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Plan for pensions for the poor PDF Print E-mail
Tuesday, 12 January 2021 03:48
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Ishaan edit 

The latest longitudinal ageing study in India (LASI), released by the Union ministry of health, shows 12% of Indians are over the age of 60 (elderly), up from the 2011 census’s 8.6%. The LASI estimates, by 2050, 19% of the population, or 319 million, would be above the age of 60. The proportion of people over 75 years of age is expected to be nearly 3.5 times the 2011 census number. As the country turns older, there will be a concomitant need to provide larger sums for old-age security and post-retirement support. And, LASI shows, along with a demographic transition, the country is also undergoing an epidemiological transition: The burden of morbidity is shifting to the older cohort, in which chronic and degenerative diseases will be more common than infectious diseases.

The survey highlights that 28% of the people aged 45 and above suffer from chronic diseases, and a quarter of elderly aged 60 and above have multi-morbidities. Given the poor spend a relatively larger portion of their income as out-of-pocket expenditure on healthcare, the need for old-age security is sharply pronounced.

Although health insurance and government health cover schemes were expected to address this, LASI highlights that such schemes cover only a quarter of the households across the country.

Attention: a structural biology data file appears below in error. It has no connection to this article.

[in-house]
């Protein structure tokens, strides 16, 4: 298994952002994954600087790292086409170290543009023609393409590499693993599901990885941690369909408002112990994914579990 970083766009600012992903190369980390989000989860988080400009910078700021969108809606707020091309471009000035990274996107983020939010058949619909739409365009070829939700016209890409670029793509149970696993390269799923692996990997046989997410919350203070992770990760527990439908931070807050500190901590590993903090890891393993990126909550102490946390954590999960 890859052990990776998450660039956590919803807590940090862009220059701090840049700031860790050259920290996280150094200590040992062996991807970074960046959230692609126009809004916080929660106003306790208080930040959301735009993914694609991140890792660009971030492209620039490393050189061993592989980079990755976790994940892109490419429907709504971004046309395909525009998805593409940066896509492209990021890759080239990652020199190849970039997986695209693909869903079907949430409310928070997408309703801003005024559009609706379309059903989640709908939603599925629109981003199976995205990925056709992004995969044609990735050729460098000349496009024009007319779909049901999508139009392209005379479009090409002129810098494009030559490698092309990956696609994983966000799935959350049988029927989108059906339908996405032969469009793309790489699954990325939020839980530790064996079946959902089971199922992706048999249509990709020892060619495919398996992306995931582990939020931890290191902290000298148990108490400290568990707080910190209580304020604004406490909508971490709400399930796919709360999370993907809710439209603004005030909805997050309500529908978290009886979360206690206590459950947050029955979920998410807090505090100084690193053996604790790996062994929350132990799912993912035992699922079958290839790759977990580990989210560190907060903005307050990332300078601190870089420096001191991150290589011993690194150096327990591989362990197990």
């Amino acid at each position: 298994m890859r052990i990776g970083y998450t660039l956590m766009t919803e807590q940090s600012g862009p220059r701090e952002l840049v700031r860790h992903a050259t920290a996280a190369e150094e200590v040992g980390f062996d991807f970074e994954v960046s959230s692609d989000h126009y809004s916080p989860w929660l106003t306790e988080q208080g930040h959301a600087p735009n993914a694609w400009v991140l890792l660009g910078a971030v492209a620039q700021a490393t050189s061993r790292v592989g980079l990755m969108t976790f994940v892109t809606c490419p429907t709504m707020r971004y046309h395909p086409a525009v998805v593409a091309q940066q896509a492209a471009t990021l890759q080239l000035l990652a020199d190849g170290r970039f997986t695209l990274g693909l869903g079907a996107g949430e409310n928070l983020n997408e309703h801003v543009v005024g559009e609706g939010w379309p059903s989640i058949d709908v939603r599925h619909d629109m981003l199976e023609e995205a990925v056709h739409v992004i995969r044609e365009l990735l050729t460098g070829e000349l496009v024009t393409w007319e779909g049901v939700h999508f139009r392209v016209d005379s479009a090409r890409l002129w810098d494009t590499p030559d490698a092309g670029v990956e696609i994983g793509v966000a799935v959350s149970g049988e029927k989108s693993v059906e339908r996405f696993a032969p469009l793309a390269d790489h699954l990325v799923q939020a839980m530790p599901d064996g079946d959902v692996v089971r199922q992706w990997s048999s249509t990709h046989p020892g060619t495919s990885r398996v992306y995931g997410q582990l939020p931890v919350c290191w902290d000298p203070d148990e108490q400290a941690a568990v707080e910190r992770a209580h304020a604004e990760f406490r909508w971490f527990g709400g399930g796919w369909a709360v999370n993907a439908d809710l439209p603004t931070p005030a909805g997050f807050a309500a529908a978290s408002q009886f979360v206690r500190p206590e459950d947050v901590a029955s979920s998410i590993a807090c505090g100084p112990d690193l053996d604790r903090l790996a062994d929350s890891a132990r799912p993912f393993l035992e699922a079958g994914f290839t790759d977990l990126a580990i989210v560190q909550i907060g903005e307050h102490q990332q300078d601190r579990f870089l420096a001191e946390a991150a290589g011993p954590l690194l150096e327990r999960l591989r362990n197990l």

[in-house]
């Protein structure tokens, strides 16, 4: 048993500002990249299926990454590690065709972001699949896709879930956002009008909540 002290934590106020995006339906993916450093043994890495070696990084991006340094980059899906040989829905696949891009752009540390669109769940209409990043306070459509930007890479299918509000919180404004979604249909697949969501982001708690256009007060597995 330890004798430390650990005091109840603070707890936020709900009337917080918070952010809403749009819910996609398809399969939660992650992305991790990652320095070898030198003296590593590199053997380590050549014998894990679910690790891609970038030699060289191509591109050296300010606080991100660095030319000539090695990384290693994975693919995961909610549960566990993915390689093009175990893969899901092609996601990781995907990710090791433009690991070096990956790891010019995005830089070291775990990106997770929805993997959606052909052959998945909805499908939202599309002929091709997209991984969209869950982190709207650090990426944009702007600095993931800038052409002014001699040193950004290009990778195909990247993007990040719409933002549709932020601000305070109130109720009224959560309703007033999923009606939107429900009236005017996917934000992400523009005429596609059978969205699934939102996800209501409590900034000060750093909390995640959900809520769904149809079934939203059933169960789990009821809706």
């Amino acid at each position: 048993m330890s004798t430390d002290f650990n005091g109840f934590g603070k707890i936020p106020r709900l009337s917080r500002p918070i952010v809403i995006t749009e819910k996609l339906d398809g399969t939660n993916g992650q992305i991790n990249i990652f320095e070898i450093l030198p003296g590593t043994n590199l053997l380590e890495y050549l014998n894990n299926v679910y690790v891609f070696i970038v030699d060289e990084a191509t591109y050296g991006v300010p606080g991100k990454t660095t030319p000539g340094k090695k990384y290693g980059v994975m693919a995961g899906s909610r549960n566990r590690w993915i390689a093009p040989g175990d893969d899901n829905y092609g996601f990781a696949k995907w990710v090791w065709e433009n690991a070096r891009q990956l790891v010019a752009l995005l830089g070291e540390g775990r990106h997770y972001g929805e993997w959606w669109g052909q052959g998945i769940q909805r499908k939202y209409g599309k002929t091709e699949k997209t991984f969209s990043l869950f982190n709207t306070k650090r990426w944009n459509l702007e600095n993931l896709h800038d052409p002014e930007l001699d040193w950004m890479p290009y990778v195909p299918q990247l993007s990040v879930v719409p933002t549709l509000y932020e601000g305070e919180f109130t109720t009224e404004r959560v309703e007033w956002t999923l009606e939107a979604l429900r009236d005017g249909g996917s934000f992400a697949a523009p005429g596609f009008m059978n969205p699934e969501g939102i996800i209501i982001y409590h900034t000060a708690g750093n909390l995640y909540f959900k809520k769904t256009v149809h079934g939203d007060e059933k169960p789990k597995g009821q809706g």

On the pension cover front, the need is even direr. Although the government is attempting some sort of a start on this with the new social security code, LASI shows, until 2017-18, 78% of the population was neither receiving any pension and nor was expected to receive any. While nearly half of the households were aware of these government schemes, only a quarter amongst the BPL families were availing their benefits. This was even lower for non-BPL households.

India has made commendable improvements over the last decade in terms of sanitation, electricity and improved source of drinking water. Now, the government needs to work towards expanding pension/social security coverage apart from health insurance/scheme coverage. Ayushman Bharat needs to expand its reach, but the network of primary healthcare centres also needs to be strengthened. LASI states that a major proportion of older adults from the poorest MPCE quintile utilise out-patient care from private health facilities, making them shell out extra in terms of out-of-pocket expenditure. Before a large proportion of the population becomes elderly, the government needs to roll-out a wide-reach pension programme, which includes the informal sector workers; this can be on the lines of the NPS, though tweaked for government support in terms of pension-fund contribution for the poor. Moving most existing subsidies, including the food subsidy under the National Food Security Act, to direct benefits transfer can unlock the funds for instituting such a scheme while continuing existing support to the vulnerable. Given how the LASI survey shows that people have been denied food benefits, under the Annapurna scheme, owing to awareness, this would obviate the need to popularise government schemes.

 
 

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